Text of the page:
Invest with Rules, Not Emotion: A Take from Behavioral Finance
By: Hatem Dhiab
In 2017, the Nobel prize for economics was awarded to Richard Thaler for his work upending the longstanding notion that individuals make rational decisions about their futures and finances. His work helped develop policies intended to nudge people toward altering their choices, such as automatic enrollment into 401-k plans and automatic savings increases.
This award highlighted the decades-long rise of behavioral economics from the profession’s margins to its center. Thaler’s strain of research came to prominence in the 1980s and 1990s and challenged the popular view in economics that individual decision-making was rational, predictable and easily modeled. Mr. Thaler didn’t see that in everyday life.
Thaler built his work on contributions from friends and mentors, the Israeli psychologists Amos Tversky, who died in 1996, and Daniel Kahneman, who won the 2002 Nobel Prize. They were part of a broader counterrevolution against the notion that markets are best left to their own devices.
As financial planners and investment advisers, there’s a lot to learn from the fields of behavioral economics and psychology. We must be knowledgeable on many areas of planning but also acknowledge the limitations of our understanding of greater and more complex themes. We also need to be more attentive rather than conclusive so we can provide appropriate advice while helping our clients focus on the most important outcome, their goals.
There’s many distractions along the way that will prevent people from making the right financial decisions; overcoming those distractions is the ultimate goal. Markets will provide the tools to get to our goals but shouldn’t be the drivers. We also need to understand that our clients will also fall victims to those same heuristics and biases. If we are able to help them identify myth from fact and instill the correct behaviors--ones that promote discipline, focus and process--then we are assured to succeed.
As investors, we have to also be mindful of these same biases. As a result, when discussing and picking companies to invest in, our process at GK has safeguards built in to allow us to recognize the traps of the mind. As an example, to deal with confirmation bias, we don’t rely on our intuition and routine thinking for ideas, but we rather slow down and get analytical about our investment decisions. Often it takes weeks or months before delving into an investment. Admitting our mistakes and changing course are also important if new information comes to light: we’re not always right, and we are OK with that. Not predicting the unpredictable and striving to be as rational as possible are also ways to deal with our behavioral shortcomings.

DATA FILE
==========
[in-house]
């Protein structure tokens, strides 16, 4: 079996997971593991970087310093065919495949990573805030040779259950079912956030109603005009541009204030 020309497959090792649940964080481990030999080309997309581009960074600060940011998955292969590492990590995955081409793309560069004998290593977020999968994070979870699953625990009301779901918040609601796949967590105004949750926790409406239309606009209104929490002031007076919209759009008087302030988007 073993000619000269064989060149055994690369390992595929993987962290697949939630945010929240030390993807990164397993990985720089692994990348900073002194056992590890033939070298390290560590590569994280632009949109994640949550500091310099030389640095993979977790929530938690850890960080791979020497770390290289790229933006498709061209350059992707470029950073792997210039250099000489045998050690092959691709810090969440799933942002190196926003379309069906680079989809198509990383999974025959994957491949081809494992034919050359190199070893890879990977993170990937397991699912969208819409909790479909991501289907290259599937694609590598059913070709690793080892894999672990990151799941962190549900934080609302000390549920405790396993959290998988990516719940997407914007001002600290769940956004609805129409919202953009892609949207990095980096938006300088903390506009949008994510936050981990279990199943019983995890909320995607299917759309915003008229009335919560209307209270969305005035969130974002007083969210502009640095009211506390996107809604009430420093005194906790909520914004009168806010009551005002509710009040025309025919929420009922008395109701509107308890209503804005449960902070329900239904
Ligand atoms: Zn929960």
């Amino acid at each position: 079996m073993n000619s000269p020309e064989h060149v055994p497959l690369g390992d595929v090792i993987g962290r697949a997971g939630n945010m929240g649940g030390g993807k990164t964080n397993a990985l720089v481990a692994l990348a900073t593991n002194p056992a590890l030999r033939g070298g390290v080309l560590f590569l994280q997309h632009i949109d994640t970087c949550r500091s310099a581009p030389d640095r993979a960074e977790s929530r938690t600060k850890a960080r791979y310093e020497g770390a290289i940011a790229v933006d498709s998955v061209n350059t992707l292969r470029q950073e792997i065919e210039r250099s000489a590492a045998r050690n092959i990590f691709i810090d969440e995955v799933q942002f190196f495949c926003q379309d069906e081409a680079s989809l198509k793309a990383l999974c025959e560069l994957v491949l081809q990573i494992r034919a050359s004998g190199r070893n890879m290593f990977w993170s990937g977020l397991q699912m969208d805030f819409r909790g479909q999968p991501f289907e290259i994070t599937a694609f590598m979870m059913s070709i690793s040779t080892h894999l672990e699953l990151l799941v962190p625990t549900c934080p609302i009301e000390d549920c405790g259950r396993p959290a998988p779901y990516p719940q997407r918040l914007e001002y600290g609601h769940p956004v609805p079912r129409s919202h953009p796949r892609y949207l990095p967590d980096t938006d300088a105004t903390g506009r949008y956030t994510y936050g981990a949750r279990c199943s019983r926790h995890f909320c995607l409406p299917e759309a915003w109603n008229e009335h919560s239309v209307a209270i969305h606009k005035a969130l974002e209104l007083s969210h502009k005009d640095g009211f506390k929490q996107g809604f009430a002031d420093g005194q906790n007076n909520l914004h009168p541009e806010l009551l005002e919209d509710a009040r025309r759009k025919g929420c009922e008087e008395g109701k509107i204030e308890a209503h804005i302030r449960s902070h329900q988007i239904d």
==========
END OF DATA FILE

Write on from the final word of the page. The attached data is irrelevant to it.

Lastly, having rules is very important to success. Putting money to work every single month, for example, regardless of what the market appears to be doing at that particular moment, has proven to be a smart technique. Focusing on the long term and tuning out short term fluctuations and market noise is also critical to success.
Markets are irrational, people are emotional, but if we apply ourselves and have a well thought out plan, then we are less likely to succumb to the pitfalls of our human fallacies.
It’s worth the mention that Tversky and Kahneman’s lives and work were brilliantly outlined in the recently published must-read book by Michael Lewis, The Undoing Project. The two psychologists devoted their lives to understanding how humans make decisions, how we judge and predict outcomes, and how to better understand and counteract the biases that drive us. Their work will go on to change most fields—from medicine, finance, public policy, economics and beyond.
Securities offered through LPL Financial, Member FINRA/SIPC. Investment advice offered through Gerber Kawasaki Inc, a registered investment advisor and separate entity from LPL Financial. The opinions voiced in this material are for general information only and are not intended to provide specific advice or recommendations for any individual. To determine which course of action may be appropriate for you, consult your financial advisor. No strategy assures success or protects against loss.
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